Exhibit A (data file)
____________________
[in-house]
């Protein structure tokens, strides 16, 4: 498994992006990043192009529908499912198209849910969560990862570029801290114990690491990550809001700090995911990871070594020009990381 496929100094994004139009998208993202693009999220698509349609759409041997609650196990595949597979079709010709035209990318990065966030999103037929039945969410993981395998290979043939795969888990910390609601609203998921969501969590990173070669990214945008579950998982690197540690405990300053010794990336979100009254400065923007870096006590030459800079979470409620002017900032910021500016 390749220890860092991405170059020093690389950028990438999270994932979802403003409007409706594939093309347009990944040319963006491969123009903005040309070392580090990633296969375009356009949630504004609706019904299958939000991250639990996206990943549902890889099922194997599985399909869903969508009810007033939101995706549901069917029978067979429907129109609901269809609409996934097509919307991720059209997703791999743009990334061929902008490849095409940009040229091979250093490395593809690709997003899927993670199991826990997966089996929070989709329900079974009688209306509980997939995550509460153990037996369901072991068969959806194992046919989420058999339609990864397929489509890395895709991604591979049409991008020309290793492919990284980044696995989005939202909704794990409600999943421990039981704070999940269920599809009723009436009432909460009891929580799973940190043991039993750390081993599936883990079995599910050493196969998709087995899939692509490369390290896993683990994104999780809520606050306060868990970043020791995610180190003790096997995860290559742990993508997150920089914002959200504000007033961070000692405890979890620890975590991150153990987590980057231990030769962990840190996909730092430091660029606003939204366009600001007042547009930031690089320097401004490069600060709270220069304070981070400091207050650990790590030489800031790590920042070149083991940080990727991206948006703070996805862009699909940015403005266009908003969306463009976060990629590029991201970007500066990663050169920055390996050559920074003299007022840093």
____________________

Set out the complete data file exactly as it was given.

[in-house]
């Protein structure tokens, strides 16, 4: 498994992006990043192009529908499912198209849910969560990862570029801290114990690491990550809001700090995911990871070594020009990381 496929100094994004139009998208993202693009999220698509349609759409041997609650196990595949597979079709010709035209990318990065966030999103037929039945969410993981395998290979043939795969888990910390609601609203998921969501969590990173070669990214945008579950998982690197540690405990300053010794990336979100009254400065923007870096006590030459800079979470409620002017900032910021500016 390749220890860092991405170059020093690389950028990438999270994932979802403003409007409706594939093309347009990944040319963006491969123009903005040309070392580090990633296969375009356009949630504004609706019904299958939000991250639990996206990943549902890889099922194997599985399909869903969508009810007033939101995706549901069917029978067979429907129109609901269809609409996934097509919307991720059209997703791999743009990334061929902008490849095409940009040229091979250093490395593809690709997003899927993670199991826990997966089996929070989709329900079974009688209306509980997939995550509460153990037996369901072991068969959806194992046919989420058999339609990864397929489509890395895709991604591979049409991008020309290793492919990284980044696995989005939202909704794990409600999943421990039981704070999940269920599809009723009436009432909460009891929580799973940190043991039993750390081993599936883990079995599910050493196969998709087995899939692509490369390290896993683990994104999780809520606050306060868990970043020791995610180190003790096997995860290559742990993508997150920089914002959200504000007033961070000692405890979890620890975590991150153990987590980057231990030769962990840190996909730092430091660029606003939204366009600001007042547009930031690089320097401004490069600060709270220069304070981070400091207050650990790590030489800031790590920042070149083991940080990727991206948006703070996805862009699909940015403005266009908003969306463009976060990629590029991201970007500066990663050169920055390996050559920074003299007022840093």